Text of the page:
The saw unit 6 includes a saw frame 24, a chain 25 and a bit 26. The saw frame 24 has one end rotatably mounted on the saw-mounting arm 14 and rotatable with the saw drive sprocket 22 of the saw-mounting arm 14. The endless chain 25 is rotatably passed round the saw frame 24. The chain 25 has a small width, and it has a plurality of bits 26 secured to its surface constituting the outer periphery of the saw unit 6. The chain 25 is driven for rotation by a chain drive motor 27.
A gutter B having a small width is excavated using the excavating apparatus A as described above. First, the guide post 4 of the excavating apparatus A is erected in the bore 1. The movable sprocket 17 is rotated by the drive motor 19 of the drive unit 5 so that it lowers the drive unit 5 along the rack 8 of the guide post 4 in mesh with the movable sprocket 17. The chain 25 is driven by the chain drive motor 27 so that the chain 25 of the saw unit 6 excavates the gutter B between adjacent bores 1. Since the saw unit 6 has a small width, the gutter B having the small width can be readily excavated.
The excavation is performed while charging the mud into the gutter B. The earth removed by excavation is withdrawn together with the mud through the earth inlet 10 at the lower end of the guide post 4 to be discharged to the outside of the gutter B through the hose 9.
When excavation is difficult, the saw unit 6 is turned to change its angle by driving the saw drive motor 20 and through the saw drive sprocket 21, chain 23 and sprocket 22.
When excavation is done to the same depth as the bore 1, the orientation of the saw unit 6 in the excavating apparatus A is changed or the guide post 4 is erected in the next bore 1 before resuming the excavation.
An impervious sheet C is stretched in the gutter B which has been excavated to a predetermined length in the manner as described above. As the impervious sheet C may be used polyethylene sheets or the like. The impervious sheet C is connected to a joint 28 of the already stretched impervious sheet C to partition the gutter B in the width direction.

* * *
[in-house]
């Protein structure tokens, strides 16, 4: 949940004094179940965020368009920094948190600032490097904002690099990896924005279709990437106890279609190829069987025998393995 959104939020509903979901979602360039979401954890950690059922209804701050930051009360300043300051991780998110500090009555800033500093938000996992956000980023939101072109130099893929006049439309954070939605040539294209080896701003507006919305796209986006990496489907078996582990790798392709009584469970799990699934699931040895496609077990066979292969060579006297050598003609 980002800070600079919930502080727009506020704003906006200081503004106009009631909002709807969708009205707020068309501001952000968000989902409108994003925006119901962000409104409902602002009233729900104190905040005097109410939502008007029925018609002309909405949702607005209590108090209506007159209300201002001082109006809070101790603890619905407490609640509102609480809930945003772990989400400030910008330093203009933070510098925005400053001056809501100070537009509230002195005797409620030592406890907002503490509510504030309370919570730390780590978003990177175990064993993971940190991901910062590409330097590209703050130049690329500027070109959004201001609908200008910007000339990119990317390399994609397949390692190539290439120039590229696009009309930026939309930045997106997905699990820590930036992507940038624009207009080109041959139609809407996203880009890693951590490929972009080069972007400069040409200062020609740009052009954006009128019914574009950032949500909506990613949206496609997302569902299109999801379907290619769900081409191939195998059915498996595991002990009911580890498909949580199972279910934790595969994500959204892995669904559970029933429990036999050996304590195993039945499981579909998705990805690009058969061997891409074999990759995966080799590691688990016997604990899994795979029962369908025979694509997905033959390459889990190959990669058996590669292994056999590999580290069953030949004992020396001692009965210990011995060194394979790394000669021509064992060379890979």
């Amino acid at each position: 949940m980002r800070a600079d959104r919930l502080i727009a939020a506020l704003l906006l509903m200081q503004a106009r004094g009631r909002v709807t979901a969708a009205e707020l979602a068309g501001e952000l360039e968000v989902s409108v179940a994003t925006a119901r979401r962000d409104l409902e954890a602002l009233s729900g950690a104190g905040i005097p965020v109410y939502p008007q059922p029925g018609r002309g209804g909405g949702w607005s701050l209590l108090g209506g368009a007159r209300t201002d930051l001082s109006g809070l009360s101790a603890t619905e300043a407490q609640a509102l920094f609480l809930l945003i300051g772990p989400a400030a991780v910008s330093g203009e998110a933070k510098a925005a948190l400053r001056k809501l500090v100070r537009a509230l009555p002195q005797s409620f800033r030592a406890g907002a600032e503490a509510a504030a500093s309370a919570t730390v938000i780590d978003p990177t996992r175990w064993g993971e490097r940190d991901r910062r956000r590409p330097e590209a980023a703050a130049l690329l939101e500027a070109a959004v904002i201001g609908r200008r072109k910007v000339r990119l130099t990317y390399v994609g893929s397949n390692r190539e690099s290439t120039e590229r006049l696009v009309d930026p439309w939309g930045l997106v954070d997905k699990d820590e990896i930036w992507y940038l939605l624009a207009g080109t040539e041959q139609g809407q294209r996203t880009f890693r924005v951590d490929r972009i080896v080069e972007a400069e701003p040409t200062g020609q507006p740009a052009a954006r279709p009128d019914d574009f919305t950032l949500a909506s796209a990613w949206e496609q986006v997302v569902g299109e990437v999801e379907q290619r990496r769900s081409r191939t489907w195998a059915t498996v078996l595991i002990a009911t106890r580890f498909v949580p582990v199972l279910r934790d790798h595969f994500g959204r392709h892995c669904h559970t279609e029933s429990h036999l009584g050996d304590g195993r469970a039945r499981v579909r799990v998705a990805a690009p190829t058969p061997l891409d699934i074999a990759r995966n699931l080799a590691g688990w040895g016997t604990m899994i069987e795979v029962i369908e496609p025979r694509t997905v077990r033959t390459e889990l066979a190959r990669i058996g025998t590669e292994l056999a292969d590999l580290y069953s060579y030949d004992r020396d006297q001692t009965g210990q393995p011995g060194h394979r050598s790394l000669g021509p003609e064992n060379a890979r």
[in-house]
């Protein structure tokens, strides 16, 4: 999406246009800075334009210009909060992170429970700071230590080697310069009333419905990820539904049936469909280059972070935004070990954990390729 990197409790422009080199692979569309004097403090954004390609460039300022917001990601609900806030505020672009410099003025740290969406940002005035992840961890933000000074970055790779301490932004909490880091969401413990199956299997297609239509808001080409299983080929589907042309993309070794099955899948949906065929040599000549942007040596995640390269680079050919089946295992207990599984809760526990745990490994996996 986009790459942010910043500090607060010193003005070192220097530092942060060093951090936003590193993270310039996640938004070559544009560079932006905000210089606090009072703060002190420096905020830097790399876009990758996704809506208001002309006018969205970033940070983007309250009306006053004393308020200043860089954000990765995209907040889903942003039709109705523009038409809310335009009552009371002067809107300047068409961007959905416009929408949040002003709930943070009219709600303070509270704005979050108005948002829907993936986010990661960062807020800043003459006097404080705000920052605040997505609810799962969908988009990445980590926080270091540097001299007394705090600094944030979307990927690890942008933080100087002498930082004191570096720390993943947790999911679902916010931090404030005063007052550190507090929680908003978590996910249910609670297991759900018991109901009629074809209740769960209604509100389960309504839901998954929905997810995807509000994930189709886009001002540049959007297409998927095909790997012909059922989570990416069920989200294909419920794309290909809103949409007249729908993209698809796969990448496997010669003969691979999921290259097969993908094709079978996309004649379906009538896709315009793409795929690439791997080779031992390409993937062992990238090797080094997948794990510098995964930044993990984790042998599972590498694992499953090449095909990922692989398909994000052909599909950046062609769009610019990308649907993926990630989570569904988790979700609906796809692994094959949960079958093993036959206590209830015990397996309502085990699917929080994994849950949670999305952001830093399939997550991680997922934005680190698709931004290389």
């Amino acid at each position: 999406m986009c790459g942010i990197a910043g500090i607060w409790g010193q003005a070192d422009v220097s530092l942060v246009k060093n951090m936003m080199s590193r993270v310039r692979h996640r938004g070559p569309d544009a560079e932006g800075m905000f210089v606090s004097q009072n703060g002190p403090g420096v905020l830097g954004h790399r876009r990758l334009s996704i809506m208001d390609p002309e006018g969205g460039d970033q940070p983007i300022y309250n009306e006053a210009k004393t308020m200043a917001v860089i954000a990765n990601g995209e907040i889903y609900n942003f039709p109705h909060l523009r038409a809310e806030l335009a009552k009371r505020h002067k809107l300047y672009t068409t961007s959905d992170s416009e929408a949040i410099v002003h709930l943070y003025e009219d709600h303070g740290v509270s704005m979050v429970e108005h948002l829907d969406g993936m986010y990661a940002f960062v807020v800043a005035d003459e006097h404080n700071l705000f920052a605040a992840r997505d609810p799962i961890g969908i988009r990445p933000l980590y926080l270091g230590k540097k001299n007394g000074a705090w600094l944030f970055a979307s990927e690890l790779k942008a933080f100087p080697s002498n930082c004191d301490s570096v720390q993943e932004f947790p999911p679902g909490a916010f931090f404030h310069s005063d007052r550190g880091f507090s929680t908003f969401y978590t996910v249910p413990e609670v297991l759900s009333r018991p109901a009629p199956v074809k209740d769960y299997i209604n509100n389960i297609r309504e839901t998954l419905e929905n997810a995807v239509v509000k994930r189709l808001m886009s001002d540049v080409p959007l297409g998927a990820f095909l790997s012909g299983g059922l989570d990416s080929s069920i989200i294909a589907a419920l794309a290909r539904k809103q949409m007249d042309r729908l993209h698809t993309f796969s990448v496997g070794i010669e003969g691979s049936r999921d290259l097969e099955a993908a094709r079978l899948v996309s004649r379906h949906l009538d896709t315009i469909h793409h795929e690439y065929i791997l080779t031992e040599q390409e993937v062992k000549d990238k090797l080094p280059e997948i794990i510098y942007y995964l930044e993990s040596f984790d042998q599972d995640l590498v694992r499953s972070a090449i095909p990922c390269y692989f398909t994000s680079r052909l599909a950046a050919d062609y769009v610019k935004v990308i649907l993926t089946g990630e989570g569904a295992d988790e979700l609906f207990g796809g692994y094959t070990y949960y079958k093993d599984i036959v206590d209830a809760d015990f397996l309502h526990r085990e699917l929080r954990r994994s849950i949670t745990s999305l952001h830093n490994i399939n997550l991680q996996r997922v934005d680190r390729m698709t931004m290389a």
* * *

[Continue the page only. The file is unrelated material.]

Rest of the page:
A hardening material D is charged into the gutter B to solidify the mud 3. As the hardening material, mortar, concrete or the like may be used. When the mud 3 is solidified, an underground continuous impervious wall having a small width is completed, which has the impervious sheet C intervening between the opposite side wall portions.
In the case of rock or like earth having satisfactory self-supporting character, the mud is unnecessary, and excavation without water is possible. After the stretching of the impervious sheet has been completed, soil mortar is charged in lieu of the mud hardener as filler into the gutter.
FIGS. 9 to 15 show other process, in which the impervious sheet C is lowered in a state wound on a winding shaft into a gutter 1.
One edge of the impervious sheet C is bonded over the entire length to an elongate bar-like sheet joiner 30. To the other end of the sheet C is bonded an elongate sheet joiner 31 having a C-shaped sectional profile. The impervious sheet C has a pocket-like packer 32 sewed to it near the sheet joiner 31. (FIG. 13)
This impervious sheet C is wound on a joiner 33 serving as a winding shaft. The joiner 33 is elongate, and it has rotatable rings 34 each tied to each of the upper and lower ends. Each of the rings 34 has a wire-mounting projection 35. The joiner 33 is fitted in the sheet joiner 31 having a C-shaped sectional profile. The impervious sheet C is wound on the outer periphery of the joiner 33, as shown in FIG. 6.
Wires 36 are tied to the respective wire-mounting projections 35 of the joiner 33 and passed round shieves 38 in a cylindrical post 37. The wire 36 is stretched upwardly along the post 37 (FIG. 15).